President Biden has been working with more than 100 countries to pass a 15% global minimum tax. The change is to make sure that corporations are paying their fair share. However, Republicans are now warning that the change could undermine American workers and companies while also harming the economy. “This is a dangerous economic surrender that sends U.S. jobs overseas, undermines our economy, and strips away our U.S. tax base,” Texas Republican Rep. Kevin Brady said in a statement.
Fox Business/Brittany De Lea
Biden’s global minimum tax may hurt American workers, U.S. economy, Republicans warn
President Biden is working with a coalition of more than 100 countries to pass a 15% global minimum tax in an effort to ensure corporations pay their fair share, but Republicans warn the effort may undermine American workers and companies.
A global minimum tax, which applies only to a country’s overseas profits, seeks to prevent the world’s largest companies from dodging tax obligations by offshoring.
If a company is paying a tax rate lower than the global minimum in a foreign country, it would owe the difference in the country where it is headquartered. The policy would also potentially affect some major companies by requiring that they pay taxes in the countries where their goods and services are sold, and not just where they are physically present.
Texas Republican Rep. Kevin Brady, a ranking member of the House Ways and Means Committee, said the global minimum tax offers foreign countries a “sweetheart deal” because it will have foreign countries maintain a lower tax rate for their own companies earning profits in foreign markets than American companies.
“This is a dangerous economic surrender that sends U.S. jobs overseas, undermines our economy, and strips away our U.S. tax base,” Brady said in a statement.
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Market Insider/Shalini Nagarajan
US stocks could tumble 15% in a rough fall – and the bitcoin bubble could deflate further this year, Guggenheim’s Scott Minerd says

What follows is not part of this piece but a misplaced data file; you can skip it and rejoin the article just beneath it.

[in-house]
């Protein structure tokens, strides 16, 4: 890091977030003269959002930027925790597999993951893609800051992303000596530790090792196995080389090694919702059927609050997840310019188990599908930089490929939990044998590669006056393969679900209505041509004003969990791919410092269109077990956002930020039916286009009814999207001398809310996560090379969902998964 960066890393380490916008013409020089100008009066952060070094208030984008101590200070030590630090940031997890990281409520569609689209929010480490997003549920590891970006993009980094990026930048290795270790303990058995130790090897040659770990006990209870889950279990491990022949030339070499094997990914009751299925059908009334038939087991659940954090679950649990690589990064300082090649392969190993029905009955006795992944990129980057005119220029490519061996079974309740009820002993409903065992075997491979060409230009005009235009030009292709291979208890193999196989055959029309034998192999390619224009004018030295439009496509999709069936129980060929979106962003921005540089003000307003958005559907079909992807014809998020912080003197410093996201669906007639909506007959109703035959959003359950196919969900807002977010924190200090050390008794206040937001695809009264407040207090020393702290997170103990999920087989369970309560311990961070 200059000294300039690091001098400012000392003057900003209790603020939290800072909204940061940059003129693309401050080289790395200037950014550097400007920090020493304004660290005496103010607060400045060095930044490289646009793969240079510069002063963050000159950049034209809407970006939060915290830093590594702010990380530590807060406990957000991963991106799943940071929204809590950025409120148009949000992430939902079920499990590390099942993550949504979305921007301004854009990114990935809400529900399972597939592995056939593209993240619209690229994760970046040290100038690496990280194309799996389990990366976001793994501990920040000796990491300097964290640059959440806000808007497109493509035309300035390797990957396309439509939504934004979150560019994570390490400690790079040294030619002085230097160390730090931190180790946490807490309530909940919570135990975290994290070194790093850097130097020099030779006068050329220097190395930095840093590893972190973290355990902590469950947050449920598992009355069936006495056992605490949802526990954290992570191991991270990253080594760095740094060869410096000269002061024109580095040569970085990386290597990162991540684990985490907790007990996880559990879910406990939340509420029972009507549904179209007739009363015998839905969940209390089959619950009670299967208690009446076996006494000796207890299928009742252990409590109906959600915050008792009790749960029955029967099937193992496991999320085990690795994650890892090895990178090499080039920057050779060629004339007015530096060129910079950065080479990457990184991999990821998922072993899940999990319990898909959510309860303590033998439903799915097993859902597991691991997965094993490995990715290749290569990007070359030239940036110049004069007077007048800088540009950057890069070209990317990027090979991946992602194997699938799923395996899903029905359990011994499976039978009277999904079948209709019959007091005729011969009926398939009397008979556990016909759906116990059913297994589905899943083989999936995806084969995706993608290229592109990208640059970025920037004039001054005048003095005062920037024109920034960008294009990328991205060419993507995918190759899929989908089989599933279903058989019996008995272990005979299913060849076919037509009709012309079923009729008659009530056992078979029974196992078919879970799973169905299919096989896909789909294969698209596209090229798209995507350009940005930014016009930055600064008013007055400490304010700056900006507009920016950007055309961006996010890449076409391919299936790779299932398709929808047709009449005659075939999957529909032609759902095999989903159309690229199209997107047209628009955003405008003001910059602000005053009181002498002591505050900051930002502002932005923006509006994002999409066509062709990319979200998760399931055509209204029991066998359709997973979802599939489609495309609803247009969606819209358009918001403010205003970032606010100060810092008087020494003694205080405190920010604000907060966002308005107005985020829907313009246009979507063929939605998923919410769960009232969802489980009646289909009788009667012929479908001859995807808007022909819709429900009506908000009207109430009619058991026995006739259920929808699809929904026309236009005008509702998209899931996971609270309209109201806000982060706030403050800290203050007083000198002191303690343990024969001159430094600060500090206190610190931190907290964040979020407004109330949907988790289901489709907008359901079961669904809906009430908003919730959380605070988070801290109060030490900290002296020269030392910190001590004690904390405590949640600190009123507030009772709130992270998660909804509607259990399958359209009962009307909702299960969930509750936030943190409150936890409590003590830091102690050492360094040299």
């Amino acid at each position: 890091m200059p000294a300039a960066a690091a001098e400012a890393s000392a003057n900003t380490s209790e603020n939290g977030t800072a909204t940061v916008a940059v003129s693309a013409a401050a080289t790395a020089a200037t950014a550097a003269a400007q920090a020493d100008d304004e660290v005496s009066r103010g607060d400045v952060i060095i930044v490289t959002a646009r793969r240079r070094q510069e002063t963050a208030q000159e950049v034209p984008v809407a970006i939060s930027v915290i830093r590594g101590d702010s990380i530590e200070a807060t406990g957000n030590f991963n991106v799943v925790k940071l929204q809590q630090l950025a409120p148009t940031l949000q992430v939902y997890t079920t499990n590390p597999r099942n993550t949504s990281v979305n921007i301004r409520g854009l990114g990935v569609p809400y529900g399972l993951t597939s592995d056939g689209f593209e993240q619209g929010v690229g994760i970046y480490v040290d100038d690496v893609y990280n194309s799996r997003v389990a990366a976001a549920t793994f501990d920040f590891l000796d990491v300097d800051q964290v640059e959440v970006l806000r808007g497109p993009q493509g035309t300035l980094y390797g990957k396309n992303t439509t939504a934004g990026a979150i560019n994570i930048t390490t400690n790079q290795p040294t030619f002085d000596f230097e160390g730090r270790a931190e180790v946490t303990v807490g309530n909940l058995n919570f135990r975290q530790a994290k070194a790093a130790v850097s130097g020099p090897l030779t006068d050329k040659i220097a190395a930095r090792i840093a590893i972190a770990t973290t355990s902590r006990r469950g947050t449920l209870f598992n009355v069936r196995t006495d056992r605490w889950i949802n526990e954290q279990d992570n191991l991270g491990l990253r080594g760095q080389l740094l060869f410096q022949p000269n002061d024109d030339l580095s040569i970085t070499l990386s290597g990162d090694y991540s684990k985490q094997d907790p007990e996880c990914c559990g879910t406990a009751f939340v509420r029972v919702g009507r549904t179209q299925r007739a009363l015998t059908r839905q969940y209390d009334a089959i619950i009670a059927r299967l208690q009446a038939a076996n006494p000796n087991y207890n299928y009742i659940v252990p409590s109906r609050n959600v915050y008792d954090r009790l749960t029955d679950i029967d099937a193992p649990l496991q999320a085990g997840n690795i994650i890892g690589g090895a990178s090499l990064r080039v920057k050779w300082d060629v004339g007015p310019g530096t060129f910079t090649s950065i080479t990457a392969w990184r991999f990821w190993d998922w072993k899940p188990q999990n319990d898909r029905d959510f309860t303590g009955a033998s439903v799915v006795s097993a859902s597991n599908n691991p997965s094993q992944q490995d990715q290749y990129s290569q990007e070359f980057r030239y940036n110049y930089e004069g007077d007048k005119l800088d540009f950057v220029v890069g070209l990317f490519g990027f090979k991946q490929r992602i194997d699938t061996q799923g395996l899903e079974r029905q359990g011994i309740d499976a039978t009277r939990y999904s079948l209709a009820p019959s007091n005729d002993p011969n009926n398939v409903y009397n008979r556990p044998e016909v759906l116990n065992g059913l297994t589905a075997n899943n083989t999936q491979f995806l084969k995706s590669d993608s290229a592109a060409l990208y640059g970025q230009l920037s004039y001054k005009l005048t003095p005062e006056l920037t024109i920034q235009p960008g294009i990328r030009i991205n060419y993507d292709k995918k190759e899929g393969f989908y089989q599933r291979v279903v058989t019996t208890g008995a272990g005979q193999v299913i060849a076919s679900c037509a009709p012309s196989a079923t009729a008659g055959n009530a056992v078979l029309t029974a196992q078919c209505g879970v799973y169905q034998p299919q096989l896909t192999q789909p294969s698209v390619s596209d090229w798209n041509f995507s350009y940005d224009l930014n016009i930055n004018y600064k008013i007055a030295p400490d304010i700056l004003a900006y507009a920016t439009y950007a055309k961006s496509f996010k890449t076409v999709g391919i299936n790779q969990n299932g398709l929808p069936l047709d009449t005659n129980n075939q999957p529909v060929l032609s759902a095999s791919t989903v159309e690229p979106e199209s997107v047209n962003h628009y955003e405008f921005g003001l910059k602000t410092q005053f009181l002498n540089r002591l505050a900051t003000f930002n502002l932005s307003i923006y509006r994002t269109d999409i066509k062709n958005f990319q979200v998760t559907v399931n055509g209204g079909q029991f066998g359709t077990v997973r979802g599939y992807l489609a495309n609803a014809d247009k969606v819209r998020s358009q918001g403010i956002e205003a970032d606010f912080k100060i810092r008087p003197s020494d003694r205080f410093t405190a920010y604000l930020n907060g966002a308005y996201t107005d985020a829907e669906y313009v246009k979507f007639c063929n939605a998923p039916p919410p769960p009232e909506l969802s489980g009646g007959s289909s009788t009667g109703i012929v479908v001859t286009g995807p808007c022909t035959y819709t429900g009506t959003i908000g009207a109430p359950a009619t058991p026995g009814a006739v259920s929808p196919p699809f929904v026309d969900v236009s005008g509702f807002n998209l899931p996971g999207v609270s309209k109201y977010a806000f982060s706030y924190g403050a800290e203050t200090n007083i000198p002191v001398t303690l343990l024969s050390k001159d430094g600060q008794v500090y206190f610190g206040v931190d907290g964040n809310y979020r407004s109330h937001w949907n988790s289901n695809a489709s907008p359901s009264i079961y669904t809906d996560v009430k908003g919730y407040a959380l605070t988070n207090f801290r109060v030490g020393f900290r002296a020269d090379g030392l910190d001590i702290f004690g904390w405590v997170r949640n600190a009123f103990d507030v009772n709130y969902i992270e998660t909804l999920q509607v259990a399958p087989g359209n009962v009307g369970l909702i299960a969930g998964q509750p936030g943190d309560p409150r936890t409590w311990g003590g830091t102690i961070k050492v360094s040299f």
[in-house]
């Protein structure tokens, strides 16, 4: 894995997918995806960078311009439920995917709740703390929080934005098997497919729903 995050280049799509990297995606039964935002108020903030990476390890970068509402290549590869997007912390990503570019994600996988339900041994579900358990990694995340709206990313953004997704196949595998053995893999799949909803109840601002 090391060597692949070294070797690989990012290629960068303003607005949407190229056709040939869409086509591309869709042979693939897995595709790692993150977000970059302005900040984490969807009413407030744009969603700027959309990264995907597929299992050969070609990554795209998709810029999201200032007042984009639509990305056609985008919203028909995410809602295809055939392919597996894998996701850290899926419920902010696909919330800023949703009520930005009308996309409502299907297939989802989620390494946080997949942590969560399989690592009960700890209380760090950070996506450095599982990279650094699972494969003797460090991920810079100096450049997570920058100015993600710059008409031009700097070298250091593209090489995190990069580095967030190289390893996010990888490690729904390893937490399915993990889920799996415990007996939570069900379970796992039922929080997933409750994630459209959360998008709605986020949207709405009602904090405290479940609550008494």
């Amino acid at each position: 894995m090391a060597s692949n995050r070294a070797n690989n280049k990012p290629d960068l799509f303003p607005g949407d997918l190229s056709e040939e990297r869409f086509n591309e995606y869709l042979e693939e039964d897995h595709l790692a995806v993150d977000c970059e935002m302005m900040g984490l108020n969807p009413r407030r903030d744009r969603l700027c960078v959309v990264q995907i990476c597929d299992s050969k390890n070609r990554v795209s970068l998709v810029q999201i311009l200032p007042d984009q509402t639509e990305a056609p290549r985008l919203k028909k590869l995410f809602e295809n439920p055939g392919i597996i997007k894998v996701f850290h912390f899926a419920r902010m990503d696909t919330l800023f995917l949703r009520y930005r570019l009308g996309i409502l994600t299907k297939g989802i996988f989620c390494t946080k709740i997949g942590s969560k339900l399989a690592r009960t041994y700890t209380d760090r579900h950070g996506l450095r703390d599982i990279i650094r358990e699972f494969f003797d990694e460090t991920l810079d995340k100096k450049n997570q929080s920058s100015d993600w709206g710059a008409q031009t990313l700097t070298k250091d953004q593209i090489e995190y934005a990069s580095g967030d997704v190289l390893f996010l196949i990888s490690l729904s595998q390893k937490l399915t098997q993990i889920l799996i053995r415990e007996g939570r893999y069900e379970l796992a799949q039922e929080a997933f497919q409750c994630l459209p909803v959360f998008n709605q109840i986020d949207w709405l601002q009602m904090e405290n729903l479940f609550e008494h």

US equities could drop 15% by the end of October, driven lower by concern over the delta variant of COVID-19 and its impact on global growth, while cryptocurrencies could continue to face pressure, according to Guggenheim’s Scott Minerd.
The chief investment officer told Bloomberg on Wednesday that September and October are likely to be “very rough” months for stocks.
“Maybe a pullback of 15% or slightly more,” he said, adding that investors could get back into buying by the end of autumn.
Stock prices and bond yields recently fell sharply as growth fears sparked by the fast-spreading delta variant dented some of the market optimism. The Dow Jones slumped 2.1% at the start of the week in its biggest one-day drop since October, but stocks have slowly been clawing back gains.
That said, the benchmark US stock indices have all hit record highs this month and are not trading far below those levels. The S&P 500 hit a record 4,393.68 on July 14 and closed about 1% below that level on Tuesday.
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Fed could be forced to taper by end of 2021: Portfolio manager
Satori Fund founder and portfolio manager Dan Niles argues markets will be triggered to correct themselves by the end of this year.
You can watch the full interview, here.